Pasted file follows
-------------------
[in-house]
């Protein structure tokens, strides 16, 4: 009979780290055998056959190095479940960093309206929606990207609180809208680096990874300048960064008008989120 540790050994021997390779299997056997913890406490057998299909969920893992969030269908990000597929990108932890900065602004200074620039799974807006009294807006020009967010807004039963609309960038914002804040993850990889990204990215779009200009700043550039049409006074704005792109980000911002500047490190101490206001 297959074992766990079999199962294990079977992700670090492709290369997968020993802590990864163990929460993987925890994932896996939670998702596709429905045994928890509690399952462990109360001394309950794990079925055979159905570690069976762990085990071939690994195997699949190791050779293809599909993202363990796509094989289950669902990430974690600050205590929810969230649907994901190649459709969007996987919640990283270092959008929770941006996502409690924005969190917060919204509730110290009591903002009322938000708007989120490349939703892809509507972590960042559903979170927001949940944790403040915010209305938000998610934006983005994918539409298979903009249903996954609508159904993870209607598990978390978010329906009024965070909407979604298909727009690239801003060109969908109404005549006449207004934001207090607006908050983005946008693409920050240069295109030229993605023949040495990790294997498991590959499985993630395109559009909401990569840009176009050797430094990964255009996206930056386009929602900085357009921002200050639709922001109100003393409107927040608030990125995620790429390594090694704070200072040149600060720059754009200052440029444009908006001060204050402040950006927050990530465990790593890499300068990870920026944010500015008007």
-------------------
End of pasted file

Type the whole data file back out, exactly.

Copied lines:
[in-house]
């Protein structure tokens, strides 16, 4: 009979780290055998056959190095479940960093309206929606990207609180809208680096990874300048960064008008989120 540790050994021997390779299997056997913890406490057998299909969920893992969030269908990000597929990108932890900065602004200074620039799974807006009294807006020009967010807004039963609309960038914002804040993850990889990204990215779009200009700043550039049409006074704005792109980000911002500047490190101490206001 297959074992766990079999199962294990079977992700670090492709290369997968020993802590990864163990929460993987925890994932896996939670998702596709429905045994928890509690399952462990109360001394309950794990079925055979159905570690069976762990085990071939690994195997699949190791050779293809599909993202363990796509094989289950669902990430974690600050205590929810969230649907994901190649459709969007996987919640990283270092959008929770941006996502409690924005969190917060919204509730110290009591903002009322938000708007989120490349939703892809509507972590960042559903979170927001949940944790403040915010209305938000998610934006983005994918539409298979903009249903996954609508159904993870209607598990978390978010329906009024965070909407979604298909727009690239801003060109969908109404005549006449207004934001207090607006908050983005946008693409920050240069295109030229993605023949040495990790294997498991590959499985993630395109559009909401990569840009176009050797430094990964255009996206930056386009929602900085357009921002200050639709922001109100003393409107927040608030990125995620790429390594090694704070200072040149600060720059754009200052440029444009908006001060204050402040950006927050990530465990790593890499300068990870920026944010500015008007």